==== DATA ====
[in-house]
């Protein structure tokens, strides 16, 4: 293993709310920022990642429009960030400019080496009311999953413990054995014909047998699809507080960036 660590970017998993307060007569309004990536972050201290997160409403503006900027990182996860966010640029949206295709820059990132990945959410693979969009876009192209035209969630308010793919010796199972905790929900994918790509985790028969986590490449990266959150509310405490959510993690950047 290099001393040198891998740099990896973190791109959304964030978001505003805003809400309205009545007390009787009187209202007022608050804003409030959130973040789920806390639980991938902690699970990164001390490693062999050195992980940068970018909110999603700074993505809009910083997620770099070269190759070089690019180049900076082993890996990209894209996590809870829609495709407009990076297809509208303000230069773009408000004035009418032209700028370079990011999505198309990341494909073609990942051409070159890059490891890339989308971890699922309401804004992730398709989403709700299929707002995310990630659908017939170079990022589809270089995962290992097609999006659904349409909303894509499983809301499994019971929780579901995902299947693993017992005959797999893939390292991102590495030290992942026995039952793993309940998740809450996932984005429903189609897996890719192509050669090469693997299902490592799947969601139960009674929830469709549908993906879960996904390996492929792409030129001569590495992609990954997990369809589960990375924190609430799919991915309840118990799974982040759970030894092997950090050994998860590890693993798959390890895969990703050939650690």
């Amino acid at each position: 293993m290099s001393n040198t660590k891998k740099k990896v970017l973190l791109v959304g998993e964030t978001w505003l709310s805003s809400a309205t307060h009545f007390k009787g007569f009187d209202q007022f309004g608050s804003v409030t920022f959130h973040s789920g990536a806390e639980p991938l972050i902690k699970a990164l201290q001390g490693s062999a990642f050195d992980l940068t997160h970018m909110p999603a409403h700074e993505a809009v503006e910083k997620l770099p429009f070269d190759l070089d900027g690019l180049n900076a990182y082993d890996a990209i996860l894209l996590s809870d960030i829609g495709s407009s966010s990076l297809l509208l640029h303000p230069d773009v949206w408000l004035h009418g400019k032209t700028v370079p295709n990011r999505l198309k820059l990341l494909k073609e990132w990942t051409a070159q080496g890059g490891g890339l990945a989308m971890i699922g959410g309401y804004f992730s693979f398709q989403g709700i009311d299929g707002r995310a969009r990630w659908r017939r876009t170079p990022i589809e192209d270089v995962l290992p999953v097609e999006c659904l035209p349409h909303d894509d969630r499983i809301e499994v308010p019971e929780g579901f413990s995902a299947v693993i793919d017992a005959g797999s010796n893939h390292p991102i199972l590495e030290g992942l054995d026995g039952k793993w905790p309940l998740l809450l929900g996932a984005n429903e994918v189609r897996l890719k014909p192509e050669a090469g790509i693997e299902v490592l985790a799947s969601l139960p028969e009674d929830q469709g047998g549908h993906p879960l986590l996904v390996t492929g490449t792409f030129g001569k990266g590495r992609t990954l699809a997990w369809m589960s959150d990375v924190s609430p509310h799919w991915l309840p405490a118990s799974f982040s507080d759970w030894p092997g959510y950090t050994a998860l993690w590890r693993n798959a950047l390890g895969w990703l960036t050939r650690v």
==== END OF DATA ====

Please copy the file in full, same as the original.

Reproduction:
[in-house]
């Protein structure tokens, strides 16, 4: 293993709310920022990642429009960030400019080496009311999953413990054995014909047998699809507080960036 660590970017998993307060007569309004990536972050201290997160409403503006900027990182996860966010640029949206295709820059990132990945959410693979969009876009192209035209969630308010793919010796199972905790929900994918790509985790028969986590490449990266959150509310405490959510993690950047 290099001393040198891998740099990896973190791109959304964030978001505003805003809400309205009545007390009787009187209202007022608050804003409030959130973040789920806390639980991938902690699970990164001390490693062999050195992980940068970018909110999603700074993505809009910083997620770099070269190759070089690019180049900076082993890996990209894209996590809870829609495709407009990076297809509208303000230069773009408000004035009418032209700028370079990011999505198309990341494909073609990942051409070159890059490891890339989308971890699922309401804004992730398709989403709700299929707002995310990630659908017939170079990022589809270089995962290992097609999006659904349409909303894509499983809301499994019971929780579901995902299947693993017992005959797999893939390292991102590495030290992942026995039952793993309940998740809450996932984005429903189609897996890719192509050669090469693997299902490592799947969601139960009674929830469709549908993906879960996904390996492929792409030129001569590495992609990954997990369809589960990375924190609430799919991915309840118990799974982040759970030894092997950090050994998860590890693993798959390890895969990703050939650690």
């Amino acid at each position: 293993m290099s001393n040198t660590k891998k740099k990896v970017l973190l791109v959304g998993e964030t978001w505003l709310s805003s809400a309205t307060h009545f007390k009787g007569f009187d209202q007022f309004g608050s804003v409030t920022f959130h973040s789920g990536a806390e639980p991938l972050i902690k699970a990164l201290q001390g490693s062999a990642f050195d992980l940068t997160h970018m909110p999603a409403h700074e993505a809009v503006e910083k997620l770099p429009f070269d190759l070089d900027g690019l180049n900076a990182y082993d890996a990209i996860l894209l996590s809870d960030i829609g495709s407009s966010s990076l297809l509208l640029h303000p230069d773009v949206w408000l004035h009418g400019k032209t700028v370079p295709n990011r999505l198309k820059l990341l494909k073609e990132w990942t051409a070159q080496g890059g490891g890339l990945a989308m971890i699922g959410g309401y804004f992730s693979f398709q989403g709700i009311d299929g707002r995310a969009r990630w659908r017939r876009t170079p990022i589809e192209d270089v995962l290992p999953v097609e999006c659904l035209p349409h909303d894509d969630r499983i809301e499994v308010p019971e929780g579901f413990s995902a299947v693993i793919d017992a005959g797999s010796n893939h390292p991102i199972l590495e030290g992942l054995d026995g039952k793993w905790p309940l998740l809450l929900g996932a984005n429903e994918v189609r897996l890719k014909p192509e050669a090469g790509i693997e299902v490592l985790a799947s969601l139960p028969e009674d929830q469709g047998g549908h993906p879960l986590l996904v390996t492929g490449t792409f030129g001569k990266g590495r992609t990954l699809a997990w369809m589960s959150d990375v924190s609430p509310h799919w991915l309840p405490a118990s799974f982040s507080d759970w030894p092997g959510y950090t050994a998860l993690w590890r693993n798959a950047l390890g895969w990703l960036t050939r650690v």